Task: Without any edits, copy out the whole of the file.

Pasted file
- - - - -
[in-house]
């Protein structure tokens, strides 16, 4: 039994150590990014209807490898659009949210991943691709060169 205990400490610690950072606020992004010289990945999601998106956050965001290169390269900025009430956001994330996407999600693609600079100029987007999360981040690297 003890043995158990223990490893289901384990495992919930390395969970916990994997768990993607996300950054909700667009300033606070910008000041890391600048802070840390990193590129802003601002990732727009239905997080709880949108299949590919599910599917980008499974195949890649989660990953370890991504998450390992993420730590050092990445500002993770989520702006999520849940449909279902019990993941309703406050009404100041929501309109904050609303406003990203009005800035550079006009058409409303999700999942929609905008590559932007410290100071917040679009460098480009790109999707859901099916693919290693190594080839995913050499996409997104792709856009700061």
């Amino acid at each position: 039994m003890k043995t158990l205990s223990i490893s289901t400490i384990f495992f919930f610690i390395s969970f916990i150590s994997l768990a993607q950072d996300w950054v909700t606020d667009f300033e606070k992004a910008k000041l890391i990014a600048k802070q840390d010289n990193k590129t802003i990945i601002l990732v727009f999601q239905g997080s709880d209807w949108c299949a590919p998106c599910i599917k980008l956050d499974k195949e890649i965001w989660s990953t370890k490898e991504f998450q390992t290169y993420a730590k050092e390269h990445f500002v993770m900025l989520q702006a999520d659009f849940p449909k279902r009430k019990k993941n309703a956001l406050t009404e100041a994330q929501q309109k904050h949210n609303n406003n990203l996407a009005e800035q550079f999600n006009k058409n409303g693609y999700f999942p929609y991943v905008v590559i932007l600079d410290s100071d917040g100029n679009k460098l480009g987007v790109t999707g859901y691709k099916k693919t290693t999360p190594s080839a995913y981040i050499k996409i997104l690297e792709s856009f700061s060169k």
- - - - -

[in-house]
């Protein structure tokens, strides 16, 4: 039994150590990014209807490898659009949210991943691709060169 205990400490610690950072606020992004010289990945999601998106956050965001290169390269900025009430956001994330996407999600693609600079100029987007999360981040690297 003890043995158990223990490893289901384990495992919930390395969970916990994997768990993607996300950054909700667009300033606070910008000041890391600048802070840390990193590129802003601002990732727009239905997080709880949108299949590919599910599917980008499974195949890649989660990953370890991504998450390992993420730590050092990445500002993770989520702006999520849940449909279902019990993941309703406050009404100041929501309109904050609303406003990203009005800035550079006009058409409303999700999942929609905008590559932007410290100071917040679009460098480009790109999707859901099916693919290693190594080839995913050499996409997104792709856009700061």
């Amino acid at each position: 039994m003890k043995t158990l205990s223990i490893s289901t400490i384990f495992f919930f610690i390395s969970f916990i150590s994997l768990a993607q950072d996300w950054v909700t606020d667009f300033e606070k992004a910008k000041l890391i990014a600048k802070q840390d010289n990193k590129t802003i990945i601002l990732v727009f999601q239905g997080s709880d209807w949108c299949a590919p998106c599910i599917k980008l956050d499974k195949e890649i965001w989660s990953t370890k490898e991504f998450q390992t290169y993420a730590k050092e390269h990445f500002v993770m900025l989520q702006a999520d659009f849940p449909k279902r009430k019990k993941n309703a956001l406050t009404e100041a994330q929501q309109k904050h949210n609303n406003n990203l996407a009005e800035q550079f999600n006009k058409n409303g693609y999700f999942p929609y991943v905008v590559i932007l600079d410290s100071d917040g100029n679009k460098l480009g987007v790109t999707g859901y691709k099916k693919t290693t999360p190594s080839a995913y981040i050499k996409i997104l690297e792709s856009f700061s060169k």